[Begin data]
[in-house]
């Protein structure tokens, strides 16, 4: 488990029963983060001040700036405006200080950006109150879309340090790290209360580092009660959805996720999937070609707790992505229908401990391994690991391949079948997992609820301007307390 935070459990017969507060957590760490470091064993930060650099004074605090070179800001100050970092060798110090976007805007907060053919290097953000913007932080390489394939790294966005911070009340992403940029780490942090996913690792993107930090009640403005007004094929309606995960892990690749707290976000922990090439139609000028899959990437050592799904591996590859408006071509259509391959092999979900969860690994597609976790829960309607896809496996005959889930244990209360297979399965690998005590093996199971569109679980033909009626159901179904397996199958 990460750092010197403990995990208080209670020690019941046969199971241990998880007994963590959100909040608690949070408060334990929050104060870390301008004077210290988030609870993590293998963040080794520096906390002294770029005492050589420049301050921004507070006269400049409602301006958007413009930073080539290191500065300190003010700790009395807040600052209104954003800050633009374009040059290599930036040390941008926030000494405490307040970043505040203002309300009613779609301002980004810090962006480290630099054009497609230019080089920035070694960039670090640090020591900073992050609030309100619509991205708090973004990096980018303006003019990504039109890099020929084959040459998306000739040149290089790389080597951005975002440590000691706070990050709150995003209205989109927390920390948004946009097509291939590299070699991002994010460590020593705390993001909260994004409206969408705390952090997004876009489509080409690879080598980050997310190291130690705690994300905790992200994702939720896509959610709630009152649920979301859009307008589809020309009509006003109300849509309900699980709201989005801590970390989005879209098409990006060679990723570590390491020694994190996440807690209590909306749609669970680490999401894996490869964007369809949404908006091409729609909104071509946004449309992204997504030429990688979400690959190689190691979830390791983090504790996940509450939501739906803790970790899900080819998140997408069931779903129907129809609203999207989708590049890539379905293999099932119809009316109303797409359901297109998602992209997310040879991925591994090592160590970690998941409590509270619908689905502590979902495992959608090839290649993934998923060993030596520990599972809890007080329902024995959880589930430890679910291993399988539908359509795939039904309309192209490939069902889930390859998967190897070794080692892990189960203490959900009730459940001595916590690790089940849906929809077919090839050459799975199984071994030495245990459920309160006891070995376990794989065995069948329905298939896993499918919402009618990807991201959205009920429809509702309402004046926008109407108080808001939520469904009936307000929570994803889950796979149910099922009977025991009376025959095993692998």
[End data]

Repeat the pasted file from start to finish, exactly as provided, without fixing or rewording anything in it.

[in-house]
């Protein structure tokens, strides 16, 4: 488990029963983060001040700036405006200080950006109150879309340090790290209360580092009660959805996720999937070609707790992505229908401990391994690991391949079948997992609820301007307390 935070459990017969507060957590760490470091064993930060650099004074605090070179800001100050970092060798110090976007805007907060053919290097953000913007932080390489394939790294966005911070009340992403940029780490942090996913690792993107930090009640403005007004094929309606995960892990690749707290976000922990090439139609000028899959990437050592799904591996590859408006071509259509391959092999979900969860690994597609976790829960309607896809496996005959889930244990209360297979399965690998005590093996199971569109679980033909009626159901179904397996199958 990460750092010197403990995990208080209670020690019941046969199971241990998880007994963590959100909040608690949070408060334990929050104060870390301008004077210290988030609870993590293998963040080794520096906390002294770029005492050589420049301050921004507070006269400049409602301006958007413009930073080539290191500065300190003010700790009395807040600052209104954003800050633009374009040059290599930036040390941008926030000494405490307040970043505040203002309300009613779609301002980004810090962006480290630099054009497609230019080089920035070694960039670090640090020591900073992050609030309100619509991205708090973004990096980018303006003019990504039109890099020929084959040459998306000739040149290089790389080597951005975002440590000691706070990050709150995003209205989109927390920390948004946009097509291939590299070699991002994010460590020593705390993001909260994004409206969408705390952090997004876009489509080409690879080598980050997310190291130690705690994300905790992200994702939720896509959610709630009152649920979301859009307008589809020309009509006003109300849509309900699980709201989005801590970390989005879209098409990006060679990723570590390491020694994190996440807690209590909306749609669970680490999401894996490869964007369809949404908006091409729609909104071509946004449309992204997504030429990688979400690959190689190691979830390791983090504790996940509450939501739906803790970790899900080819998140997408069931779903129907129809609203999207989708590049890539379905293999099932119809009316109303797409359901297109998602992209997310040879991925591994090592160590970690998941409590509270619908689905502590979902495992959608090839290649993934998923060993030596520990599972809890007080329902024995959880589930430890679910291993399988539908359509795939039904309309192209490939069902889930390859998967190897070794080692892990189960203490959900009730459940001595916590690790089940849906929809077919090839050459799975199984071994030495245990459920309160006891070995376990794989065995069948329905298939896993499918919402009618990807991201959205009920429809509702309402004046926008109407108080808001939520469904009936307000929570994803889950796979149910099922009977025991009376025959095993692998």